Jul 06 2011 | Posted by SSSandy

Higher daily dose of Aspirin could play key role in preventing heart attacks for those with diabetes

By Sandra Pysklywyc

In some cases, an apple a day may keep the doctor away, but for people with diabetes, regular, over-the-counter Aspirin may also do the job.

A new study by University of Alberta researcher Scot Simpson has shed light on the use of Aspirin as a preventative measure for cardiovascular disease and reoccurrence in patients with diabetes.

The study collected data from clinical trials that looked at whether taking Aspirin as a course of treatment would prevent a first or recurrent heart attack or stroke.  

Using information from diabetic patients in these studies, Simpson discovered that patients with previous cardiac episodes who were taking a low daily dose of Aspirin had very little benefit in terms of prevention of a second heart attack or a decreased risk of mortality. However, in patients taking higher doses of Aspirin, the risk of a repeat heart attack and/or death was significantly lower.

“We took all of the data from 21 studies and focused specifically on diabetic patients who had suffered a previous heart attack or stroke to measure the ability of Aspirin to prevent a second event. We found that, if those patients took up to 325 milligrams of Aspirin per day, they had a 23 per cent lower risk of death,” said Simpson.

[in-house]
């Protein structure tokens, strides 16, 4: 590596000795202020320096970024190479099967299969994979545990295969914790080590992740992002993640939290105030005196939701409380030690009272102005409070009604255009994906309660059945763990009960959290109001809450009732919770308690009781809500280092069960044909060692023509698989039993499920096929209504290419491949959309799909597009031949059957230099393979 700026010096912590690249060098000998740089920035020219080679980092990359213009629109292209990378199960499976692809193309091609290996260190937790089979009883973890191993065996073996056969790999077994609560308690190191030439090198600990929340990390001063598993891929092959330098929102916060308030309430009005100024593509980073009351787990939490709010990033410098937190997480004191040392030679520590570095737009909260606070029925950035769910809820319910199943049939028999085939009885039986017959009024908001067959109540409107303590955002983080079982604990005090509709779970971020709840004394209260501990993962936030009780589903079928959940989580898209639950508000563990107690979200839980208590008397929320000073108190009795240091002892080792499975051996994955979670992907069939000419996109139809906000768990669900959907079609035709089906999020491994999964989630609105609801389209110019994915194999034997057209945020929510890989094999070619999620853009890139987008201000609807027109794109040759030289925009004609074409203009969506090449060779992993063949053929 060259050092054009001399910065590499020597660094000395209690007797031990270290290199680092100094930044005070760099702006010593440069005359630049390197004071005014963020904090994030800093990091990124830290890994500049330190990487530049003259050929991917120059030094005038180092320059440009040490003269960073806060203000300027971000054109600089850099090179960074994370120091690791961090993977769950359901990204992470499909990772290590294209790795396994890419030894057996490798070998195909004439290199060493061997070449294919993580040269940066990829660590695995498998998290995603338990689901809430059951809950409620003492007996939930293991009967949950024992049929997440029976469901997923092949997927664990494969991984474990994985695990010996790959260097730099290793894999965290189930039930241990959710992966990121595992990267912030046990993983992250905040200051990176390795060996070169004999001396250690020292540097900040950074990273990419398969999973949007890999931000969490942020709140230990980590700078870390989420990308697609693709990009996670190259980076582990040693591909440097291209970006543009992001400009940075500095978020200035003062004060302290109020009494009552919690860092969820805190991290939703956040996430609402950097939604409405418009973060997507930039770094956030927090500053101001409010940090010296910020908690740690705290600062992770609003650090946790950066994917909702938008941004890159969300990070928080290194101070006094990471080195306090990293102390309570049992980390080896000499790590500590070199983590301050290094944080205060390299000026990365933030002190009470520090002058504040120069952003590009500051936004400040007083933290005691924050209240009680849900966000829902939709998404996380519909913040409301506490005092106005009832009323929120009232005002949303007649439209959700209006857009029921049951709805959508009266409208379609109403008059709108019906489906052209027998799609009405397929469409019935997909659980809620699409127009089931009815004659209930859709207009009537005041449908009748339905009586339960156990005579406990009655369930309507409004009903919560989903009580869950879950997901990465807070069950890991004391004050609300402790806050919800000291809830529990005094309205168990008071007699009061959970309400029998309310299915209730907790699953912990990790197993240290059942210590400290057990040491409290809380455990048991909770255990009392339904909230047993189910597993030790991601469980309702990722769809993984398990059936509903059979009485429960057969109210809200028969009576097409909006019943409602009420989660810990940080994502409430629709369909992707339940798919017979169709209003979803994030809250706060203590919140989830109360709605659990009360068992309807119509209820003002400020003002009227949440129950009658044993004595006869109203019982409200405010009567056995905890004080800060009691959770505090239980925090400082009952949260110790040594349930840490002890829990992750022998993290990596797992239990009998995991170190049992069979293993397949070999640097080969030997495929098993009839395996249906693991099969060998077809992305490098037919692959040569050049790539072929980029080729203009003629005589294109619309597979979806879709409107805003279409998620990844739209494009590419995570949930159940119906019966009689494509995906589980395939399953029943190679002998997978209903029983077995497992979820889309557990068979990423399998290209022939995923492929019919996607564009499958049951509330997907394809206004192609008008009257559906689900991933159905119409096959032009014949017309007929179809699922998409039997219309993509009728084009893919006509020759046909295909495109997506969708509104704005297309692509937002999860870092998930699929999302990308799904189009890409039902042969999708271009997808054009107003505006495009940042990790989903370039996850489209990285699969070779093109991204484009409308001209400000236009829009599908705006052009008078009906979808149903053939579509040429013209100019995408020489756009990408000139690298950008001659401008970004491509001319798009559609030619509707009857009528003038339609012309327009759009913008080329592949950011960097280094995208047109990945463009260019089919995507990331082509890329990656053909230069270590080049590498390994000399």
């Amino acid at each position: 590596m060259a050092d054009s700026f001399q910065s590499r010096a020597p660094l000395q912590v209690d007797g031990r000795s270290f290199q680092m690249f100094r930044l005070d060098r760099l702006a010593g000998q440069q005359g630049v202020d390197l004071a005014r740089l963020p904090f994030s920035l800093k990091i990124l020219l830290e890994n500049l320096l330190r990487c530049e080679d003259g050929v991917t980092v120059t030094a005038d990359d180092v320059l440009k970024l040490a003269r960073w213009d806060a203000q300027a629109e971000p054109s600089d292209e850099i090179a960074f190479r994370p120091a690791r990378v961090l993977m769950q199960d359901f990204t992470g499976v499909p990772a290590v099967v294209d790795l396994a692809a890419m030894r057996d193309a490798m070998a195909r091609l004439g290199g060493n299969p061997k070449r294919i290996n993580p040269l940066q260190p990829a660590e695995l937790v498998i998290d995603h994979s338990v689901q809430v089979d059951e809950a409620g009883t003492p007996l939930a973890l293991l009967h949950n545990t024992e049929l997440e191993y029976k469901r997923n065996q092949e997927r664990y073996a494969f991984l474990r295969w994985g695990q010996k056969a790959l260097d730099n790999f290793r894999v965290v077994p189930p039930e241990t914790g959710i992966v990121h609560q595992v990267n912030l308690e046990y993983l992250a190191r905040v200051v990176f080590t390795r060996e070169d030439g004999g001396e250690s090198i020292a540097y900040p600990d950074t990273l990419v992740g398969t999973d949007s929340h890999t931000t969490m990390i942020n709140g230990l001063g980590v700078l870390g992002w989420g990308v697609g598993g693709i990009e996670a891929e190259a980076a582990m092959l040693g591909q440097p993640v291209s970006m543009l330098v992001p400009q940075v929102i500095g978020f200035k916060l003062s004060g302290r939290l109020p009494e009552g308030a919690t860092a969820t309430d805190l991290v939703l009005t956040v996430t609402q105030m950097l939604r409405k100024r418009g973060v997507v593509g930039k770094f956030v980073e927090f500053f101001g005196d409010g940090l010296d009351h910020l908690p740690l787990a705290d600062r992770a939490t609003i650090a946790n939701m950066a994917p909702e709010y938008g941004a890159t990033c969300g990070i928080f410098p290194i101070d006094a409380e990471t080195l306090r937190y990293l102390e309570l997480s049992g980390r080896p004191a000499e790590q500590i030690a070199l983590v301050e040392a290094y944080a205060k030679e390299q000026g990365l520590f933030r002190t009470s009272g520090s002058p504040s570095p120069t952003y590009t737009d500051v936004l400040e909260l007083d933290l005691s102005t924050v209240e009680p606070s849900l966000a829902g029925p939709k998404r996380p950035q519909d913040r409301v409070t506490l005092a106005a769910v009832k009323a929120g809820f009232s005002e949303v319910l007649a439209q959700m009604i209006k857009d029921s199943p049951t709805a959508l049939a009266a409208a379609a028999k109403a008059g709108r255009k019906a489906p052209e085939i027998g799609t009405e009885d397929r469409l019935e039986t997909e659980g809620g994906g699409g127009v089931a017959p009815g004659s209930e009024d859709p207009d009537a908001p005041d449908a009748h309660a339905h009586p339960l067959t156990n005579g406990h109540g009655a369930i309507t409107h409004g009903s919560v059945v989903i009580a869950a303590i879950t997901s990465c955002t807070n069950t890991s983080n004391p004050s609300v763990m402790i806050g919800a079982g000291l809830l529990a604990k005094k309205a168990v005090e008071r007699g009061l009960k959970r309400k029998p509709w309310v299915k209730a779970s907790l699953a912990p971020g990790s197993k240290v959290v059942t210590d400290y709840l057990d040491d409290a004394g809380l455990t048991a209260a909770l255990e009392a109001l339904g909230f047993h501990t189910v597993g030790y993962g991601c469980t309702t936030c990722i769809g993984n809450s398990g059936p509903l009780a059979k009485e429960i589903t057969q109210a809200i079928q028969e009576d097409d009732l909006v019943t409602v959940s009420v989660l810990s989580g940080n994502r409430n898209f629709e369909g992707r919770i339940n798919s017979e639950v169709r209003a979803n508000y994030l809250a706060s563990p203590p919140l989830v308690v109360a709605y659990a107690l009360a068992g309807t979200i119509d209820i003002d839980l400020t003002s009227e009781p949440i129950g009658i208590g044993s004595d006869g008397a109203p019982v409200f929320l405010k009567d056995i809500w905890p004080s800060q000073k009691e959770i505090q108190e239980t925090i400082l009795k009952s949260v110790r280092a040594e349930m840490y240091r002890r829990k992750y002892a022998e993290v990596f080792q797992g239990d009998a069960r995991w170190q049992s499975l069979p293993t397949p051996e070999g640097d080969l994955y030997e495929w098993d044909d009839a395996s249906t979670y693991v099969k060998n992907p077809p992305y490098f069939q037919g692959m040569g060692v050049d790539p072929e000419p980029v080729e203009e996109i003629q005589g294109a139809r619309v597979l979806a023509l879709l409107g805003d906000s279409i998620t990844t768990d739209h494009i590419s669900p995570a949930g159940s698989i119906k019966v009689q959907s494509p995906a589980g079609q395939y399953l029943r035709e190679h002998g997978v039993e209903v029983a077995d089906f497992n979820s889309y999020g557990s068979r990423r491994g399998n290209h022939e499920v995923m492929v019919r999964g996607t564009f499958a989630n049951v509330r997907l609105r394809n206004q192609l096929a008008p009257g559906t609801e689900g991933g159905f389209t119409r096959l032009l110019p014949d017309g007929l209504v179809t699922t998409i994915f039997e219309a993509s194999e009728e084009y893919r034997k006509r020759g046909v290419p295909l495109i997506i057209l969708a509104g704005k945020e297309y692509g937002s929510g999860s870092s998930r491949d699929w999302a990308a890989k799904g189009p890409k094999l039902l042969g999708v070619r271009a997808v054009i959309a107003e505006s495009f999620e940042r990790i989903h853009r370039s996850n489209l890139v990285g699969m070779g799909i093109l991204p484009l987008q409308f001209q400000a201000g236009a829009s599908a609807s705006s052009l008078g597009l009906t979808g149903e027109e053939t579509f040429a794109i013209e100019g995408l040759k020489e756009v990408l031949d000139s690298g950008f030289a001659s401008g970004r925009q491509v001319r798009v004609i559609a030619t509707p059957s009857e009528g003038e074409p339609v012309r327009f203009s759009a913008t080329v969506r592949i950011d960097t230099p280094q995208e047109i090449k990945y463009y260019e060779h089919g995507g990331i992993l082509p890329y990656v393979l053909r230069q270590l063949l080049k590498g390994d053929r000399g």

Simpson, an associate professor in the Faculty of Pharmacy and Pharmaceutical Sciences, says that people with diabetes are at an increased risk of cardiovascular disease, and that there is evidence that suggests as much as 60 per cent of deaths in diabetics are attributable to heart disease.

Simpson says he always suspected the Aspirin dosage could play a role in treating cardiovascular disease in diabetics and felt that, because Aspirin is an over-the-counter medication, it’s something that pharmacists could have an active role in administering.

“The pharmacists’ best role for chronic disease management is working proactively with physicians and patients,” said Simpson. “Whether that means working directly with the physician, and consulting about prescribed medications, or when the patient is deciding about whether or not to take Aspirin as part of a treatment plan, pharmacists can have a significant, positive impact.”

Simpson’s study was recently published in the Journal of General Internal Medicine. Other researchers from the U of A include John-Michael Gamble, in the School of Public Health; Laurie Mereu, in the Faculty of Medicine & Dentistry, and Thane Chambers, in Library Services.